How to unlock your data warehouse’s big data potential

UK markets, such as the retail and hospitality markets, are highly volatile and highly competitive. Profit margins are always under threat. Anything that can give your business the competitive edge is crucial. Analysing your data for business insight gives organisations that competitive edge.

Businesses now have more data than ever before. They have always had business critical data, but now Big Data brings sensor data, Internet and social media data too. As businesses expand over geographical regions or make acquisitions, company data can end up fragmented and disparate. This makes reporting slow and hinders the ability to get a view of the company as a whole.

> See also: The pitfalls of data storytelling: why you can't always rely on a narrative in analytics

In addition, many businesses are reporting in silos, generating a lot of activity and administration but not yielding any real business results from the data. Collating this disparate data into a data warehouse so it can be analysed is the key to understanding your business.

The science bit

A data warehouse (DW) is where you store data for analysis. Often pooled from a variety of sources, the data stored in a DW is stored in a way to make deep anaylsis possible.

Data analysis will give your business the intelligence it needs to make quicker, more accurate business decisions and ultimately drive profitability. Whatever business you run, you can’t afford to ignore the opportunities hiding in your data.

Analysis of customer data can guide your business strategy so that you offer customers what they need and want. By analysing customer data you can tailor products to the right specification, at the right time thereby improving customer relations and ultimately increasing customer retention. But, this is only part of the picture.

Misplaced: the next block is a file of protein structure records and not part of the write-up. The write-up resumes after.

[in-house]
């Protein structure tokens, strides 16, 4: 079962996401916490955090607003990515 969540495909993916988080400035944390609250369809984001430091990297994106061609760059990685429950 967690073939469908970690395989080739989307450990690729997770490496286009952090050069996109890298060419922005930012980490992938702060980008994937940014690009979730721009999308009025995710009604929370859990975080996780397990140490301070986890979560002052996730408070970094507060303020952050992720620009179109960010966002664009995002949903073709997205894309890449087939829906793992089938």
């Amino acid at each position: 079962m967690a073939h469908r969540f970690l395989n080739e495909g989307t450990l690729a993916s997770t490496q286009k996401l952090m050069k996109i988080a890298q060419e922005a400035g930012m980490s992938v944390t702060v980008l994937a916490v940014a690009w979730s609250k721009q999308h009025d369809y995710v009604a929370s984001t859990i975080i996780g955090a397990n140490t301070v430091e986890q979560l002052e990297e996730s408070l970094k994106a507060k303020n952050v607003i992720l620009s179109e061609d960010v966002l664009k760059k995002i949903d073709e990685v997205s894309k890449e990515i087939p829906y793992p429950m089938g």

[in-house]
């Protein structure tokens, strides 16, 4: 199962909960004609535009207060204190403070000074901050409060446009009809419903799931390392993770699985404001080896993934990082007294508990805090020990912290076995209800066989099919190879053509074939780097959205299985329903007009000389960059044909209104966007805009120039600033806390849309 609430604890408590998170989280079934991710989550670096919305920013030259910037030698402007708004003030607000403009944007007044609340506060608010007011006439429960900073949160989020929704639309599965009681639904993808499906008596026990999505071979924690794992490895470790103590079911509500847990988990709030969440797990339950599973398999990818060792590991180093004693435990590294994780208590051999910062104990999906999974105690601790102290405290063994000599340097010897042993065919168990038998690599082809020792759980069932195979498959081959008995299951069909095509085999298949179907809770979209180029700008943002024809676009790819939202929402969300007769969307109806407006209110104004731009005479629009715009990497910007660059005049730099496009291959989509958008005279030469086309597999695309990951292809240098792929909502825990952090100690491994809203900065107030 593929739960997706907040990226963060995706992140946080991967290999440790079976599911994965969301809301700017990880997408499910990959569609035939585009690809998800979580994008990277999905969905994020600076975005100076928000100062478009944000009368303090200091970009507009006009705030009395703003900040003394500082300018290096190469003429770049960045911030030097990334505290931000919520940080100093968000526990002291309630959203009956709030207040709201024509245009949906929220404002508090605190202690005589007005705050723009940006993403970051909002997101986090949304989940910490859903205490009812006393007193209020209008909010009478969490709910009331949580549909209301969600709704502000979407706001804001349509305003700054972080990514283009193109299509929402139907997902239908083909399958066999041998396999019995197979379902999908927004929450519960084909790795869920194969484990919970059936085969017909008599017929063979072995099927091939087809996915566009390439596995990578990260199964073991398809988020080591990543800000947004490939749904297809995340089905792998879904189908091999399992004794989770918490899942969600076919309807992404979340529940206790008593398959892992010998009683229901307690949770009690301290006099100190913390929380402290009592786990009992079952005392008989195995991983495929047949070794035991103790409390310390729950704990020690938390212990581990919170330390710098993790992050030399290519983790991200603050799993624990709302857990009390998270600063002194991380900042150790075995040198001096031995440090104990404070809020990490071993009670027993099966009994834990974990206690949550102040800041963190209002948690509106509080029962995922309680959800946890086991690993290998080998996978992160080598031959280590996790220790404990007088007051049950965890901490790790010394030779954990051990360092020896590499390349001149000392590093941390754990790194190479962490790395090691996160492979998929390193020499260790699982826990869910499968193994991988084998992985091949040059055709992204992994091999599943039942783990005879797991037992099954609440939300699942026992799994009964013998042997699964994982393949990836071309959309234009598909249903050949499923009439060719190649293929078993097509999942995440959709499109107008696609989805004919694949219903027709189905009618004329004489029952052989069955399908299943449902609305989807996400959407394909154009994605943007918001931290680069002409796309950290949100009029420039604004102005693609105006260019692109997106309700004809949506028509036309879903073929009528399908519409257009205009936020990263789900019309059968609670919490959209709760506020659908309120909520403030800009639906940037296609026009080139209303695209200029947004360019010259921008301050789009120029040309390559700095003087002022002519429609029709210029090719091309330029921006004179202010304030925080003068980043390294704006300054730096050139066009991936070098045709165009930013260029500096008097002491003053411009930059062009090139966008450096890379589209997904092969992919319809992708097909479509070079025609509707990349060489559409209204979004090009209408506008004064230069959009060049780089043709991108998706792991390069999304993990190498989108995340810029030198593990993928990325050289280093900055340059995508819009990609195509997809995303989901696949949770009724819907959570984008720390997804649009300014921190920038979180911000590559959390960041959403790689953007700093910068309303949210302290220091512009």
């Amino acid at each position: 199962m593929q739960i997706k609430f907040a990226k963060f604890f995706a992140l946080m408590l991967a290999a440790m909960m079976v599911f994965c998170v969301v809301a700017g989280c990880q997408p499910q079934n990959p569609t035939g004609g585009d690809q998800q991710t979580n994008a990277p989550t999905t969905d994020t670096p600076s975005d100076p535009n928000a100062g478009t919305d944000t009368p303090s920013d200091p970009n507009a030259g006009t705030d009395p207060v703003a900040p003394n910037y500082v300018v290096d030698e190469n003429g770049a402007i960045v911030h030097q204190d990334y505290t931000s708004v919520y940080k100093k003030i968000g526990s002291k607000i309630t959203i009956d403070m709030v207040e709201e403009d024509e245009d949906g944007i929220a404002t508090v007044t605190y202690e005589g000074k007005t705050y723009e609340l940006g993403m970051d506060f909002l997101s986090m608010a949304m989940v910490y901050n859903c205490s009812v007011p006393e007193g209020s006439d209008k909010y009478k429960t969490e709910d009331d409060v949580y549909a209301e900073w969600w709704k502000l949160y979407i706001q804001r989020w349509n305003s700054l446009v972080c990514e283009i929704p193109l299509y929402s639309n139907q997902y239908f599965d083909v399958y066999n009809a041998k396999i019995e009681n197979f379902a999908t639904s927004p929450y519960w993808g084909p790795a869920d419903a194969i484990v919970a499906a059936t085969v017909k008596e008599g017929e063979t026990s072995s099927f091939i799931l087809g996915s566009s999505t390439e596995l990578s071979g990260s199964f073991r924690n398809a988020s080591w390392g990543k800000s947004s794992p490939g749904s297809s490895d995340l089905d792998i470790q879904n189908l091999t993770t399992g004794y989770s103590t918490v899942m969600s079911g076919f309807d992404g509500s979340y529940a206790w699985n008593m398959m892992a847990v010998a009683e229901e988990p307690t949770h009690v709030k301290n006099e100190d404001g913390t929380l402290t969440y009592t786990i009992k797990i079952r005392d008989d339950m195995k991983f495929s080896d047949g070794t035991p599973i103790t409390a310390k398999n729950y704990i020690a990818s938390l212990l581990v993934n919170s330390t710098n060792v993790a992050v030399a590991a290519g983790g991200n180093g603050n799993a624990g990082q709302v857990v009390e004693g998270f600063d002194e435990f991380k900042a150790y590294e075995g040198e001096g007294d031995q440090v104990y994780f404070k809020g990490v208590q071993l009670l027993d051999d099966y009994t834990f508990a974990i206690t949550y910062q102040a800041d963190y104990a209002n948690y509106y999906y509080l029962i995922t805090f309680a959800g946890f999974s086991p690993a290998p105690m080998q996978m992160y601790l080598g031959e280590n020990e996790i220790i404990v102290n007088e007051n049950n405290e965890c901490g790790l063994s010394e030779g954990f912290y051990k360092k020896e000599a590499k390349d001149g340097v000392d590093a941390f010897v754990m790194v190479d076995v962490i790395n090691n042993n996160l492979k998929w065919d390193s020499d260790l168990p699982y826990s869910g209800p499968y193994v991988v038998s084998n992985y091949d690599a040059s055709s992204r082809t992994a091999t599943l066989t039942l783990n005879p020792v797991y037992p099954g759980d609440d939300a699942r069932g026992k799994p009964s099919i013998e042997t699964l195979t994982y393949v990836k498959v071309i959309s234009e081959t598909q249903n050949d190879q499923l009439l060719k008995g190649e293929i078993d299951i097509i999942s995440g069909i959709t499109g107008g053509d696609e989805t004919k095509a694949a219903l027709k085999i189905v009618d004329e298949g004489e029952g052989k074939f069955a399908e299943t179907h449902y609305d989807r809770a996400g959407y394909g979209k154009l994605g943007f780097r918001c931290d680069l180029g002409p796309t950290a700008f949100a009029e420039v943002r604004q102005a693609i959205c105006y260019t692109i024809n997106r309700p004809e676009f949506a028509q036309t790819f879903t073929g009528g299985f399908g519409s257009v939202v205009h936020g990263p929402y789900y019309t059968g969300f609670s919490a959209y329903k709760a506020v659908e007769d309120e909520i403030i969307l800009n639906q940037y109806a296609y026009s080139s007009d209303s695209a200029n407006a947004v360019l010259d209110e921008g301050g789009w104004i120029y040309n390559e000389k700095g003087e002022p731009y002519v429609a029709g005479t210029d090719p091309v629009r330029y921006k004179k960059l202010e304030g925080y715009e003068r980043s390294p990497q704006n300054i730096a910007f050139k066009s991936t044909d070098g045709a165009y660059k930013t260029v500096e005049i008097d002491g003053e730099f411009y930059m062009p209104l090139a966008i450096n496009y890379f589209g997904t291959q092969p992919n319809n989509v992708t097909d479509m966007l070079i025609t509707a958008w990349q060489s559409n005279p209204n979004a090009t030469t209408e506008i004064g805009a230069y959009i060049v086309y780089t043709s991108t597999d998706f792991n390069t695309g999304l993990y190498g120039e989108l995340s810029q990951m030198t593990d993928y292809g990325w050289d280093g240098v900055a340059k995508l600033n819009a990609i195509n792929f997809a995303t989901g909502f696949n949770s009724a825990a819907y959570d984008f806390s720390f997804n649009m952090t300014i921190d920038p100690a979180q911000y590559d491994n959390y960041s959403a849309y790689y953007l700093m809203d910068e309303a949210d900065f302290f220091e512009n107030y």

The best intelligence will come from an analysis of all the data the company has. A lack of cross-pollination across the business can lead to missed opportunities and a limited corporate view.

In retail, for example, the accurate and timely reporting of sales, inventory, discounts and profit is critical to getting a consolidated view of the business at all levels and at all locations.

In addition, analysing customer data can inform businesses which promotions work, which products sell, which locations work best, what loyalty vouchers and schemes are working, and which are not. Knowing customer demographics can help retailers to cross or upsell items.

It used to be that data provisioning was expensive and slow. But, that was before automation. Things have moved on since the days of the traditional data warehouses and now the design and build of a data warehouse is automated, optimised and wizard driven. It means that data is available at the push of a button.

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You don’t have to be an IT expert to create reports, you don’t need to ask head office if you want information on a particular product line. Even more importantly, when you automate the data warehouse lifecycle you make it agile, so as your business grows and changes the warehouse can adapt.

As every business knows, it’s a false economy to invest in a short-term solution, which in a few years, will not be fit for purpose. It’s no good paying for excellent business intelligence tools and fancy reporting dashboards if the data underneath is not fully accessible, accurate and flexible.

Data analysis gives you crucial knowledge and insight about your business, your product and your customers' knowledge that can impact your bottom line. It’s not just about the data or the business intelligence tools; it’s about where that data is stored that allows it to become useful and valuable to your business.

Sourced from Miriam Cook, GM, WhereScape UK and Ireland

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Ben Rossi

Ben was Vitesse Media's editorial director, leading content creation and editorial strategy across all Vitesse products, including its market-leading B2B and consumer magazines, websites, research and...

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